Two Ukrainian military officers speaking with journalist Yevhen Shulhat at a supermarket on April 1. (Screenshot: Slidstvo.Info/YouTube)
Two Ukrainian military officers speaking with journalist Yevhen Shulhat at a supermarket on April 1. (Screenshot: Slidstvo.Info/YouTube)

Ukrainian military attempts to intimidate journalist Yevhen Shulhat, reports say

New York, April 12, 2024—The Committee to Protect Journalists is calling for a transparent investigation into reports that Ukrainian military officers attempted to serve investigative journalist Yevhen Shulhat with a summons.

On April 1, in Ukraine’s capital city Kyiv, two officers from a local military enlistment office approached Shulhat, a journalist with the Ukrainian investigative outlet Slidstvo.Info, in a supermarket and tried to hand him a notice to report to the enlistment office, according to Slidstvo.Info and multiple media reports. Slidstvo.Info believes the move was planned by Ukraine’s domestic security service (SBU) to “punish” the journalist for investigating the head of SBU’s cybersecurity department’s wealth. 

Slidstvo.Info editor-in-chief, Anna Babinets, confirmed to CPJ that she considered the incident to be in retaliation to Shulhat’s work.

“Since I was working on this story, I immediately suspected that I was stopped in the supermarket because of it,” Shulhat told his outlet. The investigation was published three days after the incident. 

“CPJ is concerned that the Ukrainian security service, which is responsible for combating national security threats, could abuse its powers to put pressure on investigative journalist Yevhen Shulhat,” said Gulnoza Said, CPJ’s Europe and Central Asia program coordinator. “Ukrainian authorities must ensure that journalists are not intimidated over their work. An investigation into this incident must be quick and transparent.”

According to CCTV camera footage reviewed by Slidstvo.Info, the two officers entered the supermarket with a man in civilian clothes, identified by Slidstvo.Info as an SBU representative, who pointed at the journalist, then left. The officers approached Shulhat “less than a minute later”, called him by name and told him he needed to update his personal details at the enlistment office as he had recently turned 27. Shulhat did not take the notice the officers handed him.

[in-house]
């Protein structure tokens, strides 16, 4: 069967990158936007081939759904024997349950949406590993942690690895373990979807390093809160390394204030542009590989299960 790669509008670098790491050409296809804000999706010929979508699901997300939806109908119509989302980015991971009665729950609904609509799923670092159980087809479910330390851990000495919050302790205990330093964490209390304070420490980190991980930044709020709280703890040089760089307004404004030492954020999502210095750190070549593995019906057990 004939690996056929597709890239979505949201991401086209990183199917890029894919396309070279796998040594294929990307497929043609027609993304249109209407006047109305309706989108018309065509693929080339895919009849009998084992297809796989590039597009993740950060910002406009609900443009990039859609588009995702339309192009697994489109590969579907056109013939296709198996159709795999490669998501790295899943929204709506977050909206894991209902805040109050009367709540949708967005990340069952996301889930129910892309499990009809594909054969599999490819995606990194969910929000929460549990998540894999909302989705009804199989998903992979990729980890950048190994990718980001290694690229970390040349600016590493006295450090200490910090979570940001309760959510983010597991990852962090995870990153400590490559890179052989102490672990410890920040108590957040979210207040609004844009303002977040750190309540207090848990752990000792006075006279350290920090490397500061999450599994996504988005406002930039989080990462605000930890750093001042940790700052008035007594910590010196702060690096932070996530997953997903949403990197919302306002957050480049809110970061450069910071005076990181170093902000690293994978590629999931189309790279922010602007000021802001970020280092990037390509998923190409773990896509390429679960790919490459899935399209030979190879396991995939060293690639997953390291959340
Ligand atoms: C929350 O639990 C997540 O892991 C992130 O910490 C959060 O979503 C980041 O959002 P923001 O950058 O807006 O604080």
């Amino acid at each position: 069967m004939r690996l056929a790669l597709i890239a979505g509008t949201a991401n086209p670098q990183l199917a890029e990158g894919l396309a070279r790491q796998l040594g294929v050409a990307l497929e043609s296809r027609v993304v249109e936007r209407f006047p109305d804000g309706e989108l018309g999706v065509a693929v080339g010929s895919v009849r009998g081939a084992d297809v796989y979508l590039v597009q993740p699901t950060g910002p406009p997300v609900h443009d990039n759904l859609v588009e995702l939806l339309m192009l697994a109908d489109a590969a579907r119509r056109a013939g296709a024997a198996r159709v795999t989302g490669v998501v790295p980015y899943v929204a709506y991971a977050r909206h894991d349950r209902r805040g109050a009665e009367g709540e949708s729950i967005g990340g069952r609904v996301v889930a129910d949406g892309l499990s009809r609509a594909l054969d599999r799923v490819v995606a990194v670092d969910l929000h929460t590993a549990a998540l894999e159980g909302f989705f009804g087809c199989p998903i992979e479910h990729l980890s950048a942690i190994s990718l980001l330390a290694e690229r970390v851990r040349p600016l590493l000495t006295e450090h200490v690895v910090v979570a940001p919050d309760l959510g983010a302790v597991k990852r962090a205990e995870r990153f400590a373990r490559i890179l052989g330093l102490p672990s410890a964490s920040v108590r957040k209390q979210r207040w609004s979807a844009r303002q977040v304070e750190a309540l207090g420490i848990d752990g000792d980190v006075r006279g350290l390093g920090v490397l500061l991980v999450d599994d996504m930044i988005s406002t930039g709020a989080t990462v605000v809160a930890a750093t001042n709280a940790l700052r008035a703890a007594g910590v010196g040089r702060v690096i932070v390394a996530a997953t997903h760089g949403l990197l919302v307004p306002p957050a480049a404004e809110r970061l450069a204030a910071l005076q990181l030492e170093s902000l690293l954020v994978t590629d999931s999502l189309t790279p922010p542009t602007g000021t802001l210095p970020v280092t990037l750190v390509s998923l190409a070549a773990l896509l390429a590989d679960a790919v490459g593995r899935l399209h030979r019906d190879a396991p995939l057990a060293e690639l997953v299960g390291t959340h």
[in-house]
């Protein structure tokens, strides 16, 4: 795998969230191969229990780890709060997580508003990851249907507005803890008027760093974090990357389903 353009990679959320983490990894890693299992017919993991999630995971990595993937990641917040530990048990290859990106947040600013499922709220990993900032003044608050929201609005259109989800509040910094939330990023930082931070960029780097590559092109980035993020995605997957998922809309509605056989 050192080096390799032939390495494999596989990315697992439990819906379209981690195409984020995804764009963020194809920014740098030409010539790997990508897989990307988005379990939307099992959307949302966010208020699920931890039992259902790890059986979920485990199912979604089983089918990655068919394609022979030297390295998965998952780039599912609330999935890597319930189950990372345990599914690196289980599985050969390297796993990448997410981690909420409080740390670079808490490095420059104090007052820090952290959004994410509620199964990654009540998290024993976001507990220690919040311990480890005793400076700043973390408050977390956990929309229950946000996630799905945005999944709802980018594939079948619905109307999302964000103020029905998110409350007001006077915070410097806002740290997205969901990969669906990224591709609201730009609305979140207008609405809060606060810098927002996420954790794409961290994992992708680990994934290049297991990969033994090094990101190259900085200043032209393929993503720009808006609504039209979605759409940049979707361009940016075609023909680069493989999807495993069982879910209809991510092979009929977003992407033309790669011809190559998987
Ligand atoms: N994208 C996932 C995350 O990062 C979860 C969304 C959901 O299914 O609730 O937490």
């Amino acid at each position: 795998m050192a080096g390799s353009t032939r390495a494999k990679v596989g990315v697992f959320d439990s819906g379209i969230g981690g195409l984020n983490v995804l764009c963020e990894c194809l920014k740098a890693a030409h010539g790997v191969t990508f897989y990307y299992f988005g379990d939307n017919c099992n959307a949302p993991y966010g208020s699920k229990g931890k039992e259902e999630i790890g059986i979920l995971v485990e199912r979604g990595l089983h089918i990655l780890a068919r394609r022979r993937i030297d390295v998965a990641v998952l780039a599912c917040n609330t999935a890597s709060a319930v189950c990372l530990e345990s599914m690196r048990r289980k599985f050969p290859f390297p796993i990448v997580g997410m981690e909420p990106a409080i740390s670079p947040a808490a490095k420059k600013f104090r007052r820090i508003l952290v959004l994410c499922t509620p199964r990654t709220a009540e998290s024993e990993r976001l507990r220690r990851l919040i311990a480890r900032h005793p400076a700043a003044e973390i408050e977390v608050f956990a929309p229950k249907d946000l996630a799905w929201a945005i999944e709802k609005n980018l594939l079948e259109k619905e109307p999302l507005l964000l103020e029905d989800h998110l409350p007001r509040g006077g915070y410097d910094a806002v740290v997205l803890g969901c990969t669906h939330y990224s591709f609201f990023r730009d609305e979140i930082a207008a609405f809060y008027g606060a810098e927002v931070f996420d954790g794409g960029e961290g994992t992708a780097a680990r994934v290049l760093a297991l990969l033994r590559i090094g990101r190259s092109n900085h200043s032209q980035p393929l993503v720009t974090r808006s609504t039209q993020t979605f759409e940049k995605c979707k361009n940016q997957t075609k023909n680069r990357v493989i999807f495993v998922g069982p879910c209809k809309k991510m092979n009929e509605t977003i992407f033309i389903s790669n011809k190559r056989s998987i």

“It is obvious that this special operation, we can call it that, was planned by the SBU. That is, we can say that the SBU, instead of actually spending its forces, resources, time to fight against occupants or collaborators, is using its forces to investigate, to follow journalists,” Shulhat told the independent Ukrainian news outlet New Voice of Ukraine

Shulhat told New Voice of Ukraine that he had reached out to the SBU and the head of SBU’s cybersecurity department for comment during his investigation. “After this request, we began to receive signals from the SBU that it would be good to soften the material,” he said. 

On April 6, Slidstvo.Info said it planned to hand over its findings to the police and file a complaint citing harassment and obstruction of journalistic activity. On the same day, SBU said it was conducting “an appropriate verification” and the Ministry of Defense condemned any form of intimidation against journalists. On April 7, the Commander-in-Chief of the Ukrainian Armed Forces said that he had ordered an “internal inspection” in connection with the incident. 

On April 8, the Office of the Prosecutor General of Ukraine said in a statement that it opened criminal proceedings for “possible abuse of office and obstruction of professional activities of journalists” by employees of the SBU and the military enlistment office. The investigation is being conducted by Ukraine’s State Bureau of Investigation (DBR), the statement said. 

As of April 12, Babinets told CPJ that she did not have any update on the investigation. “They haven’t questioned our journalist and never requested any information from us,” she said. 

“That’s sad that, during the war, independent journalism is attacked by security services which must fight with [the] enemy, not with reporters,” Babinets told CPJ. “Authorities use their power in [the] wrong direction. Ukrainian journalists will not tolerate this type of pressure and will not keep silence,” she said.

On April 9, the head of SBU’s cybersecurity department was suspended from his duties pending the investigation, while the head of the enlistment office was demoted to a lower position.

Several Ukrainian investigative journalists have faced surveillance, threats, violence, and harassment over their work since Russia’s full-scale invasion of the country. 

SBU spokesperson Artem Dekhtiarenko did not respond to CPJ’s request for comment.